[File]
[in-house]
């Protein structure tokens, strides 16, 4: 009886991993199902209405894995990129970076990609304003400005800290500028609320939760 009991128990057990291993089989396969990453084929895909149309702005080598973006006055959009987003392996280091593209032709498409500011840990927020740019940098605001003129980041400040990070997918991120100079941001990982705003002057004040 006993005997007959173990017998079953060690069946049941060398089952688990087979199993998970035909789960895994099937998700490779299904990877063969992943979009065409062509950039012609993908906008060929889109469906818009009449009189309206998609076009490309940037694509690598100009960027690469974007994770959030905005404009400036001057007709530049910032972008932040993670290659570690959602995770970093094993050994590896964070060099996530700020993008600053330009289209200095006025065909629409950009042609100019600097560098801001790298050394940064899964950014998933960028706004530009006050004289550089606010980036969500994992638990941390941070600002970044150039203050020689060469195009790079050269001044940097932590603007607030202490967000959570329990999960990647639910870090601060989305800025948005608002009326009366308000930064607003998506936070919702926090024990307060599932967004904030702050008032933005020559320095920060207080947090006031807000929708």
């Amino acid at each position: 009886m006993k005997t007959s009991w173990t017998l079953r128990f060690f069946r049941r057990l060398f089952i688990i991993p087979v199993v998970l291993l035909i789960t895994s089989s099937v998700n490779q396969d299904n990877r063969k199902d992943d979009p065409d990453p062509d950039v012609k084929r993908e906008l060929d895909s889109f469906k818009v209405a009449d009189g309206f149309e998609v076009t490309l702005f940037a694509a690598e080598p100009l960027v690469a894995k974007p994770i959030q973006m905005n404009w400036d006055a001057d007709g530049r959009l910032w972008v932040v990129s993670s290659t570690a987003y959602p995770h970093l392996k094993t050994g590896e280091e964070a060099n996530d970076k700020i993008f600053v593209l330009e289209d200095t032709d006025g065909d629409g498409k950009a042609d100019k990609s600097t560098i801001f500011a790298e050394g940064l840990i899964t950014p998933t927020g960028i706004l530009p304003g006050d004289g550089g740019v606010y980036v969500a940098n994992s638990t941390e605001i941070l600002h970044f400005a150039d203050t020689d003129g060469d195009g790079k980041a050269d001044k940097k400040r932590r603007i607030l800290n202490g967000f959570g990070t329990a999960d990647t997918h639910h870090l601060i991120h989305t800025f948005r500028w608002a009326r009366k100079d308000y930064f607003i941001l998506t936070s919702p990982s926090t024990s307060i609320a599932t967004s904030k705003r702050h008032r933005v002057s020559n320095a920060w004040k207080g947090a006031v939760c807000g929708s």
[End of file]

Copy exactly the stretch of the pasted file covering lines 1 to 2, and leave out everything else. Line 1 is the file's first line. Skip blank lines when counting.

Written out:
[in-house]
């Protein structure tokens, strides 16, 4: 009886991993199902209405894995990129970076990609304003400005800290500028609320939760 009991128990057990291993089989396969990453084929895909149309702005080598973006006055959009987003392996280091593209032709498409500011840990927020740019940098605001003129980041400040990070997918991120100079941001990982705003002057004040 006993005997007959173990017998079953060690069946049941060398089952688990087979199993998970035909789960895994099937998700490779299904990877063969992943979009065409062509950039012609993908906008060929889109469906818009009449009189309206998609076009490309940037694509690598100009960027690469974007994770959030905005404009400036001057007709530049910032972008932040993670290659570690959602995770970093094993050994590896964070060099996530700020993008600053330009289209200095006025065909629409950009042609100019600097560098801001790298050394940064899964950014998933960028706004530009006050004289550089606010980036969500994992638990941390941070600002970044150039203050020689060469195009790079050269001044940097932590603007607030202490967000959570329990999960990647639910870090601060989305800025948005608002009326009366308000930064607003998506936070919702926090024990307060599932967004904030702050008032933005020559320095920060207080947090006031807000929708």